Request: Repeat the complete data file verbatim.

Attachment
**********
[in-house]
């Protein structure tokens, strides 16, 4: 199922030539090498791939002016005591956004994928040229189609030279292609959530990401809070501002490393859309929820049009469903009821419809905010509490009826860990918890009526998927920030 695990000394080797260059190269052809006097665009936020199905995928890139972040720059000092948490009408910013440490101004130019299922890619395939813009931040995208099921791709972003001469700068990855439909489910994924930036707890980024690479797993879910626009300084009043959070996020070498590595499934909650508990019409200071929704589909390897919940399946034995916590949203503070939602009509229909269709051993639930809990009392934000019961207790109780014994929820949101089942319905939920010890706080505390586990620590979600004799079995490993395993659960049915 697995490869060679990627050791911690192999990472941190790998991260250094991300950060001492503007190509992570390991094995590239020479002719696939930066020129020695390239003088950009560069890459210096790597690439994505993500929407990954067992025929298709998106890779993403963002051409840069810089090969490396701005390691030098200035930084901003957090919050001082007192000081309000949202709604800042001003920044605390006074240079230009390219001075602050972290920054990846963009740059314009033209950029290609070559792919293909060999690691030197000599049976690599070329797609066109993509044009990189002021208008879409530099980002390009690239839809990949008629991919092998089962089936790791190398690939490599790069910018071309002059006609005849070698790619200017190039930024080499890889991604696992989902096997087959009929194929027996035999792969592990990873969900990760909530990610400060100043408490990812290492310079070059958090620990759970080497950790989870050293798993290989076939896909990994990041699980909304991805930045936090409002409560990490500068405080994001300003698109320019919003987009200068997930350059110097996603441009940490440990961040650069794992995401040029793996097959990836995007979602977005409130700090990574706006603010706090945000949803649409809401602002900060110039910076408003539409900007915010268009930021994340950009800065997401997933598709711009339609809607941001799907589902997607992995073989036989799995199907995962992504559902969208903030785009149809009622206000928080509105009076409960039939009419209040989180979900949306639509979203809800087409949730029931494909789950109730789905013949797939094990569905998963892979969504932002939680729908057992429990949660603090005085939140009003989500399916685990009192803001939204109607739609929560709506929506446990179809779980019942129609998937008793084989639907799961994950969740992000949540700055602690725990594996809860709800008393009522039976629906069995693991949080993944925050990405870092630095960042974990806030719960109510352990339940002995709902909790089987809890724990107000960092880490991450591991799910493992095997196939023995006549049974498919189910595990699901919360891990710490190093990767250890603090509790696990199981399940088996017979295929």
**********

[in-house]
């Protein structure tokens, strides 16, 4: 199922030539090498791939002016005591956004994928040229189609030279292609959530990401809070501002490393859309929820049009469903009821419809905010509490009826860990918890009526998927920030 695990000394080797260059190269052809006097665009936020199905995928890139972040720059000092948490009408910013440490101004130019299922890619395939813009931040995208099921791709972003001469700068990855439909489910994924930036707890980024690479797993879910626009300084009043959070996020070498590595499934909650508990019409200071929704589909390897919940399946034995916590949203503070939602009509229909269709051993639930809990009392934000019961207790109780014994929820949101089942319905939920010890706080505390586990620590979600004799079995490993395993659960049915 697995490869060679990627050791911690192999990472941190790998991260250094991300950060001492503007190509992570390991094995590239020479002719696939930066020129020695390239003088950009560069890459210096790597690439994505993500929407990954067992025929298709998106890779993403963002051409840069810089090969490396701005390691030098200035930084901003957090919050001082007192000081309000949202709604800042001003920044605390006074240079230009390219001075602050972290920054990846963009740059314009033209950029290609070559792919293909060999690691030197000599049976690599070329797609066109993509044009990189002021208008879409530099980002390009690239839809990949008629991919092998089962089936790791190398690939490599790069910018071309002059006609005849070698790619200017190039930024080499890889991604696992989902096997087959009929194929027996035999792969592990990873969900990760909530990610400060100043408490990812290492310079070059958090620990759970080497950790989870050293798993290989076939896909990994990041699980909304991805930045936090409002409560990490500068405080994001300003698109320019919003987009200068997930350059110097996603441009940490440990961040650069794992995401040029793996097959990836995007979602977005409130700090990574706006603010706090945000949803649409809401602002900060110039910076408003539409900007915010268009930021994340950009800065997401997933598709711009339609809607941001799907589902997607992995073989036989799995199907995962992504559902969208903030785009149809009622206000928080509105009076409960039939009419209040989180979900949306639509979203809800087409949730029931494909789950109730789905013949797939094990569905998963892979969504932002939680729908057992429990949660603090005085939140009003989500399916685990009192803001939204109607739609929560709506929506446990179809779980019942129609998937008793084989639907799961994950969740992000949540700055602690725990594996809860709800008393009522039976629906069995693991949080993944925050990405870092630095960042974990806030719960109510352990339940002995709902909790089987809890724990107000960092880490991450591991799910493992095997196939023995006549049974498919189910595990699901919360891990710490190093990767250890603090509790696990199981399940088996017979295929």